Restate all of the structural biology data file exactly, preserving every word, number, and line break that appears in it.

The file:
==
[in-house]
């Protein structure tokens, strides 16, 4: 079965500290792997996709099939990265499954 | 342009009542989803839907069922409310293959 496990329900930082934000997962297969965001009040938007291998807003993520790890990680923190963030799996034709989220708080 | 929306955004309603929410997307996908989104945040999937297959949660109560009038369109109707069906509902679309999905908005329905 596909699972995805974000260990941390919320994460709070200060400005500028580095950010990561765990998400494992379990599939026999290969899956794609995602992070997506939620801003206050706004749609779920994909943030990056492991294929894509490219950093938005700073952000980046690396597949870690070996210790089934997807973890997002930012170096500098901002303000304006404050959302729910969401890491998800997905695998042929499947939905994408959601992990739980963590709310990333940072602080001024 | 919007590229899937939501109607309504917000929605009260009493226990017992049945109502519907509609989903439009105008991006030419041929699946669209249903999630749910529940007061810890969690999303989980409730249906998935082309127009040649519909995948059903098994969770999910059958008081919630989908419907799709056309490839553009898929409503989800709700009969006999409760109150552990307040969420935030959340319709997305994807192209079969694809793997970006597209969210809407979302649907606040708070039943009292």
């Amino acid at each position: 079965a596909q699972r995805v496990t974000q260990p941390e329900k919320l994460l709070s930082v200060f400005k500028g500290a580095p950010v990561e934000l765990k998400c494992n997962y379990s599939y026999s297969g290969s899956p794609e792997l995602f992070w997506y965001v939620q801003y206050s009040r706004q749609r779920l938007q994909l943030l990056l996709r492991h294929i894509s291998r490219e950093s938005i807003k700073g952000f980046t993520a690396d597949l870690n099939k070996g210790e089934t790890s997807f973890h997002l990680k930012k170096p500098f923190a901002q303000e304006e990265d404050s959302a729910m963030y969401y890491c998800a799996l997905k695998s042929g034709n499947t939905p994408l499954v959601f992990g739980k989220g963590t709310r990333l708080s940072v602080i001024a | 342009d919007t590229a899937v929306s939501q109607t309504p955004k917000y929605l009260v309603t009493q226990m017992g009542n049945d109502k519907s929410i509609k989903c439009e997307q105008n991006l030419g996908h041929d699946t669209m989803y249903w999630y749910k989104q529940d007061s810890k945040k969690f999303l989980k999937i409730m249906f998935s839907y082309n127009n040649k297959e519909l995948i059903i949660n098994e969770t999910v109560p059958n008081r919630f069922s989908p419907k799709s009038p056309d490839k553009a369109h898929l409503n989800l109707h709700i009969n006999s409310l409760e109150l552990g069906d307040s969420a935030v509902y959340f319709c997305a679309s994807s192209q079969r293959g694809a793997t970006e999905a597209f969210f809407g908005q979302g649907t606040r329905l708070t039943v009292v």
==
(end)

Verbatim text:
[in-house]
């Protein structure tokens, strides 16, 4: 079965500290792997996709099939990265499954 | 342009009542989803839907069922409310293959 496990329900930082934000997962297969965001009040938007291998807003993520790890990680923190963030799996034709989220708080 | 929306955004309603929410997307996908989104945040999937297959949660109560009038369109109707069906509902679309999905908005329905 596909699972995805974000260990941390919320994460709070200060400005500028580095950010990561765990998400494992379990599939026999290969899956794609995602992070997506939620801003206050706004749609779920994909943030990056492991294929894509490219950093938005700073952000980046690396597949870690070996210790089934997807973890997002930012170096500098901002303000304006404050959302729910969401890491998800997905695998042929499947939905994408959601992990739980963590709310990333940072602080001024 | 919007590229899937939501109607309504917000929605009260009493226990017992049945109502519907509609989903439009105008991006030419041929699946669209249903999630749910529940007061810890969690999303989980409730249906998935082309127009040649519909995948059903098994969770999910059958008081919630989908419907799709056309490839553009898929409503989800709700009969006999409760109150552990307040969420935030959340319709997305994807192209079969694809793997970006597209969210809407979302649907606040708070039943009292």
């Amino acid at each position: 079965a596909q699972r995805v496990t974000q260990p941390e329900k919320l994460l709070s930082v200060f400005k500028g500290a580095p950010v990561e934000l765990k998400c494992n997962y379990s599939y026999s297969g290969s899956p794609e792997l995602f992070w997506y965001v939620q801003y206050s009040r706004q749609r779920l938007q994909l943030l990056l996709r492991h294929i894509s291998r490219e950093s938005i807003k700073g952000f980046t993520a690396d597949l870690n099939k070996g210790e089934t790890s997807f973890h997002l990680k930012k170096p500098f923190a901002q303000e304006e990265d404050s959302a729910m963030y969401y890491c998800a799996l997905k695998s042929g034709n499947t939905p994408l499954v959601f992990g739980k989220g963590t709310r990333l708080s940072v602080i001024a | 342009d919007t590229a899937v929306s939501q109607t309504p955004k917000y929605l009260v309603t009493q226990m017992g009542n049945d109502k519907s929410i509609k989903c439009e997307q105008n991006l030419g996908h041929d699946t669209m989803y249903w999630y749910k989104q529940d007061s810890k945040k969690f999303l989980k999937i409730m249906f998935s839907y082309n127009n040649k297959e519909l995948i059903i949660n098994e969770t999910v109560p059958n008081r919630f069922s989908p419907k799709s009038p056309d490839k553009a369109h898929l409503n989800l109707h709700i009969n006999s409310l409760e109150l552990g069906d307040s969420a935030v509902y959340f319709c997305a679309s994807s192209q079969r293959g694809a793997t970006e999905a597209f969210f809407g908005q979302g649907t606040r329905l708070t039943v009292v």